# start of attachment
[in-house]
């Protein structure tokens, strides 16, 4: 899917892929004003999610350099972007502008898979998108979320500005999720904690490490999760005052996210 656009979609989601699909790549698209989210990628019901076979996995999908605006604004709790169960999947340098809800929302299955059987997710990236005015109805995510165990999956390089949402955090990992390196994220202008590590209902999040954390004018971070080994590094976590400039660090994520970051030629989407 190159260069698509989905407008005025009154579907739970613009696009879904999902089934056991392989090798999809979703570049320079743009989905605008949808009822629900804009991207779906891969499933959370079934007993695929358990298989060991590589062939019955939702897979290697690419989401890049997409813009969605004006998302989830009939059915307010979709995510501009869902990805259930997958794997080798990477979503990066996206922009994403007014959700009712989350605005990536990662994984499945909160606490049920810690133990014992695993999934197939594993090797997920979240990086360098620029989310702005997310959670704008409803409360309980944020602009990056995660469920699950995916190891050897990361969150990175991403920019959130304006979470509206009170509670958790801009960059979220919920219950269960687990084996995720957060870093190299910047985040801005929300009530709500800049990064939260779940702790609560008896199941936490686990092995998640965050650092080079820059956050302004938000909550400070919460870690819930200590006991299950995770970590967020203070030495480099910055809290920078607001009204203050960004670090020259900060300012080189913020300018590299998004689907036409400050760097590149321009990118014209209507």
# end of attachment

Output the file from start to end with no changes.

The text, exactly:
[in-house]
């Protein structure tokens, strides 16, 4: 899917892929004003999610350099972007502008898979998108979320500005999720904690490490999760005052996210 656009979609989601699909790549698209989210990628019901076979996995999908605006604004709790169960999947340098809800929302299955059987997710990236005015109805995510165990999956390089949402955090990992390196994220202008590590209902999040954390004018971070080994590094976590400039660090994520970051030629989407 190159260069698509989905407008005025009154579907739970613009696009879904999902089934056991392989090798999809979703570049320079743009989905605008949808009822629900804009991207779906891969499933959370079934007993695929358990298989060991590589062939019955939702897979290697690419989401890049997409813009969605004006998302989830009939059915307010979709995510501009869902990805259930997958794997080798990477979503990066996206922009994403007014959700009712989350605005990536990662994984499945909160606490049920810690133990014992695993999934197939594993090797997920979240990086360098620029989310702005997310959670704008409803409360309980944020602009990056995660469920699950995916190891050897990361969150990175991403920019959130304006979470509206009170509670958790801009960059979220919920219950269960687990084996995720957060870093190299910047985040801005929300009530709500800049990064939260779940702790609560008896199941936490686990092995998640965050650092080079820059956050302004938000909550400070919460870690819930200590006991299950995770970590967020203070030495480099910055809290920078607001009204203050960004670090020259900060300012080189913020300018590299998004689907036409400050760097590149321009990118014209209507």